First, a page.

Just One Undertaking Can Make a Huge DifferenceYonoson Rosenblum
Greater control in one area has spillover effects
Wednesday, September 27, 2017
To prepare for Yom Kippur, the advice of all leading mashgichim is well known: Take on only a few undertakings for the new year, and of realistic size. If chosen properly, kabbalos of this kind can make a huge difference and have ramifications far beyond anything contemplated. The story of one company and its forward-thinking leader provides a case study in the power of choices and commitment.
In Charles Duhigg's The Power of Habit: Why We Do What We Do in Life and Business, we meet Paul O'Neill, who became CEO of the aluminum giant Alcoa in 1987. For nearly a century, ever since its founder invented the process for smelting aluminum, the company held a dominant position in the industry. But by the time Alcoa turned to O'Neill, it had become something of a dinosaur, as newer, leaner, more innovative companies cut sharply into its market share and profits.
At the press conference introducing O'Neill to Wall Street investors and stock analysts, O'Neill set forth his goal for the company: To make it the safest company in America. He said not a word about business strategy or profits. When one perplexed investor asked about capital ratios and inventories in the company's aerospace division, O'Neill replied that the questioner had not been listening. Alcoa, he reiterated, would be judged by whether it significantly lowered its number of workers injured on the job.
One portfolio manager rushed from the meeting to advise his twenty largest clients to sell Alcoa shares, as it was clear the new CEO had no clue what he was doing. That proved to be bad advice. Over the course of O'Neill's tenure from 1987 to 2000, the company's share value multiplied five times, and its market capitalization increased by $27 billion.
And, yes, its worker safety record improved dramatically. Alcoa's rate of worker injuries dropped to one-twentieth of the national average, despite the fact that Alcoa's industrial processes involves working with molten metal at 1,500 degrees and many huge machines that can cause injury.
O'NEILL MADE CLEAR from the beginning that he was dead serious about the goal of reducing workplace accidents. He gave out his private phone number to every Alcoa worker, and invited them to call any time with complaints or suggestions. At an early meeting with senior executives, he expressed his fervent belief that no one should ever have to "fear that feeding your family will kill you." And when accidents plummeted, he sent out a company-wide message: "We should celebrate because we are saving lives."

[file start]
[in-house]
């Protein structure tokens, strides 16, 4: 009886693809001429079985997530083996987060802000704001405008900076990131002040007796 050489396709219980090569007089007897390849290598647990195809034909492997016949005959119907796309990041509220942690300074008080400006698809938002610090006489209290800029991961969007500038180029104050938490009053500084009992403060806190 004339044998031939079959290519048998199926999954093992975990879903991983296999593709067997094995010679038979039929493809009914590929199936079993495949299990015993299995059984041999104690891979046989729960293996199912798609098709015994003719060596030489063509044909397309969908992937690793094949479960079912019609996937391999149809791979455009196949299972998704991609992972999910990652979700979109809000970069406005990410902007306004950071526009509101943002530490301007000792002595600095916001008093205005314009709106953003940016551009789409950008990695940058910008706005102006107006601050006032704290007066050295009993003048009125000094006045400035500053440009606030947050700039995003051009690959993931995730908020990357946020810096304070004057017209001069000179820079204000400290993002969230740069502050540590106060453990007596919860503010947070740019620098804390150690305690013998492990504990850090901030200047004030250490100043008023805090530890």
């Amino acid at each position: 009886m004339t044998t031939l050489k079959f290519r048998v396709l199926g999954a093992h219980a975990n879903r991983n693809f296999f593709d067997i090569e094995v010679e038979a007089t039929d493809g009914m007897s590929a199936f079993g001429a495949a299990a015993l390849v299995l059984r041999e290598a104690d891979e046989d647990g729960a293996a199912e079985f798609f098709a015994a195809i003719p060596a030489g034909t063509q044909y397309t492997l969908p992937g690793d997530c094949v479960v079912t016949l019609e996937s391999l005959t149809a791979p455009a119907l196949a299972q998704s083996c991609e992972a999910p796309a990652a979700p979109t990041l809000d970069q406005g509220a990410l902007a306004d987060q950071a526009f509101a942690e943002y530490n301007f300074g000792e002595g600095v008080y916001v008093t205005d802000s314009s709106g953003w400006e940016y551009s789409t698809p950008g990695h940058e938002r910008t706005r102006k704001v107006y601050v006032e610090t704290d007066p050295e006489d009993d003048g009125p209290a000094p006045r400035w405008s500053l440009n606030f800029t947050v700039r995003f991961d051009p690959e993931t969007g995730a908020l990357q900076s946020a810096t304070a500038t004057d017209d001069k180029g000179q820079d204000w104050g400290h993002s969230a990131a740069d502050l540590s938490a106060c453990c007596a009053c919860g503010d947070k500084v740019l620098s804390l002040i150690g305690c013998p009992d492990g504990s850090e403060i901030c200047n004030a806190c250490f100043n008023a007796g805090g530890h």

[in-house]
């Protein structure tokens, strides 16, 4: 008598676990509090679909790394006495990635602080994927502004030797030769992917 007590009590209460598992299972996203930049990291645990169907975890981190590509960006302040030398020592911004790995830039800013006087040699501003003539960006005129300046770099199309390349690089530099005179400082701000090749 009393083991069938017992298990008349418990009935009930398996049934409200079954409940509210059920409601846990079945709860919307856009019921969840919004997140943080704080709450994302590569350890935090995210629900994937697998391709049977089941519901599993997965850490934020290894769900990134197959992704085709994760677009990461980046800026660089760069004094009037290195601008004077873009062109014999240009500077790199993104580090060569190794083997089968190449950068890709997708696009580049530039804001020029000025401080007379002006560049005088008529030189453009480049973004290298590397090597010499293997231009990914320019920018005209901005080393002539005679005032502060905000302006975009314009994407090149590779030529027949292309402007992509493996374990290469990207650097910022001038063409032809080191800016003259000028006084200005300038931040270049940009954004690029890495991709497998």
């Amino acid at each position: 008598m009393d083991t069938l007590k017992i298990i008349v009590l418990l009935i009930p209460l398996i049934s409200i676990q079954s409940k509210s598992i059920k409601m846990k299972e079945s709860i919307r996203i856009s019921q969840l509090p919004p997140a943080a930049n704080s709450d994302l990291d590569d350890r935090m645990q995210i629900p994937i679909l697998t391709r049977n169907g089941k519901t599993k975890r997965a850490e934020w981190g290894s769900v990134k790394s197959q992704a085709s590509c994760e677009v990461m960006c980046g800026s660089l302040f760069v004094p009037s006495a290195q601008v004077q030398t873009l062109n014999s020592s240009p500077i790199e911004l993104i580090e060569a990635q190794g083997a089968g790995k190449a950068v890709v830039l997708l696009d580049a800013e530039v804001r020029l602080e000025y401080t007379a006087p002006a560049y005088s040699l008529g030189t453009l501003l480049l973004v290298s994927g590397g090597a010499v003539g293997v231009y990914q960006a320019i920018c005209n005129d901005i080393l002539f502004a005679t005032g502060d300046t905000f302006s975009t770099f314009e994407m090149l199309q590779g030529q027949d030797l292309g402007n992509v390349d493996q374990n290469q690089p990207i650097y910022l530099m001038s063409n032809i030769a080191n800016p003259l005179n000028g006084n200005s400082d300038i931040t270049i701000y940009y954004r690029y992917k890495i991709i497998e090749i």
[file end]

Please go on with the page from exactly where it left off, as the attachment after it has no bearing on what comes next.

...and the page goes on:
He put into place a requirement that whenever a workplace accident occurred, the plant manager had to report it within 24 hours, along with recommendations as to how to prevent a recurrence. When one of Alcoa's senior and most successful executives failed to report that several workers had been overcome by fumes at the Mexican plant he managed (they eventually recovered), he was summarily dismissed, though he had already taken remedial action.
And after a relatively new worker was killed while trying to repair a machine, O'Neill summoned all that plant's top executives and Alcoa's top officers to a meeting in the company's Pittsburgh headquarters to review videotapes of everything leading up to the tragedy and to analyze where they had failed. Among the conclusions: the company's training program had not sufficiently stressed that workers would not be held responsible for stoppages due to machine breakdowns. "I caused his death," O'Neill proclaimed.
Though O'Neill had never promised that improved safety would lead to improved profits, the safety campaign helped Alcoa's earnings directly. Duhigg summarizes the results of the emphasis on safety first: costs went down, quality improved, and productivity skyrocketed.
The process of pouring molten metal from huge vats was redesigned to remove the danger of spillages — but that also resulted in savings in raw materials. O'Neill instituted a rule that any machine that was breaking down regularly had to be replaced to reduce the likelihood of a broken gear snagging the arm of a worker. But that, too, paid dividends, as more efficient machines resulted in higher quality products. In short, it turned out that the same factors that made a production process unsafe also made it inefficient.